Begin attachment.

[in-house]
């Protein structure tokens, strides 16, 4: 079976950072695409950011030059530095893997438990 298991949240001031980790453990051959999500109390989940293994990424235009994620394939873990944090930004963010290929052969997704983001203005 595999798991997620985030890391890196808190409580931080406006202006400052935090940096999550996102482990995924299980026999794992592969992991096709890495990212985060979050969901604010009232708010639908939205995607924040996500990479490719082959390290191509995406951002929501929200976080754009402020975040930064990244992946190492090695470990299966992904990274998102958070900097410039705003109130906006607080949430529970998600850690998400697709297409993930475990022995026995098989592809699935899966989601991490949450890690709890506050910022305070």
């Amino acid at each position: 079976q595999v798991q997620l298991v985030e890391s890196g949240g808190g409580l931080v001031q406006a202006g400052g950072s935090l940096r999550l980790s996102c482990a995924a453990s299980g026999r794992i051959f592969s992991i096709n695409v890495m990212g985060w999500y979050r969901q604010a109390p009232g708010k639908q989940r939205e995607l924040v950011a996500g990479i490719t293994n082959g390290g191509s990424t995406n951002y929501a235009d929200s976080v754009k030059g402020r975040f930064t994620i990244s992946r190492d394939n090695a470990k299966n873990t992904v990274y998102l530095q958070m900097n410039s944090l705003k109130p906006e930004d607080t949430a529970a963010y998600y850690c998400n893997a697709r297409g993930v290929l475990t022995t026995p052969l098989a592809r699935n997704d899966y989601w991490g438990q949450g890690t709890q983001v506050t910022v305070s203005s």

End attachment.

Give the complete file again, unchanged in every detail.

[in-house]
């Protein structure tokens, strides 16, 4: 079976950072695409950011030059530095893997438990 298991949240001031980790453990051959999500109390989940293994990424235009994620394939873990944090930004963010290929052969997704983001203005 595999798991997620985030890391890196808190409580931080406006202006400052935090940096999550996102482990995924299980026999794992592969992991096709890495990212985060979050969901604010009232708010639908939205995607924040996500990479490719082959390290191509995406951002929501929200976080754009402020975040930064990244992946190492090695470990299966992904990274998102958070900097410039705003109130906006607080949430529970998600850690998400697709297409993930475990022995026995098989592809699935899966989601991490949450890690709890506050910022305070």
């Amino acid at each position: 079976q595999v798991q997620l298991v985030e890391s890196g949240g808190g409580l931080v001031q406006a202006g400052g950072s935090l940096r999550l980790s996102c482990a995924a453990s299980g026999r794992i051959f592969s992991i096709n695409v890495m990212g985060w999500y979050r969901q604010a109390p009232g708010k639908q989940r939205e995607l924040v950011a996500g990479i490719t293994n082959g390290g191509s990424t995406n951002y929501a235009d929200s976080v754009k030059g402020r975040f930064t994620i990244s992946r190492d394939n090695a470990k299966n873990t992904v990274y998102l530095q958070m900097n410039s944090l705003k109130p906006e930004d607080t949430a529970a963010y998600y850690c998400n893997a697709r297409g993930v290929l475990t022995t026995p052969l098989a592809r699935n997704d899966y989601w991490g438990q949450g890690t709890q983001v506050t910022v305070s203005s």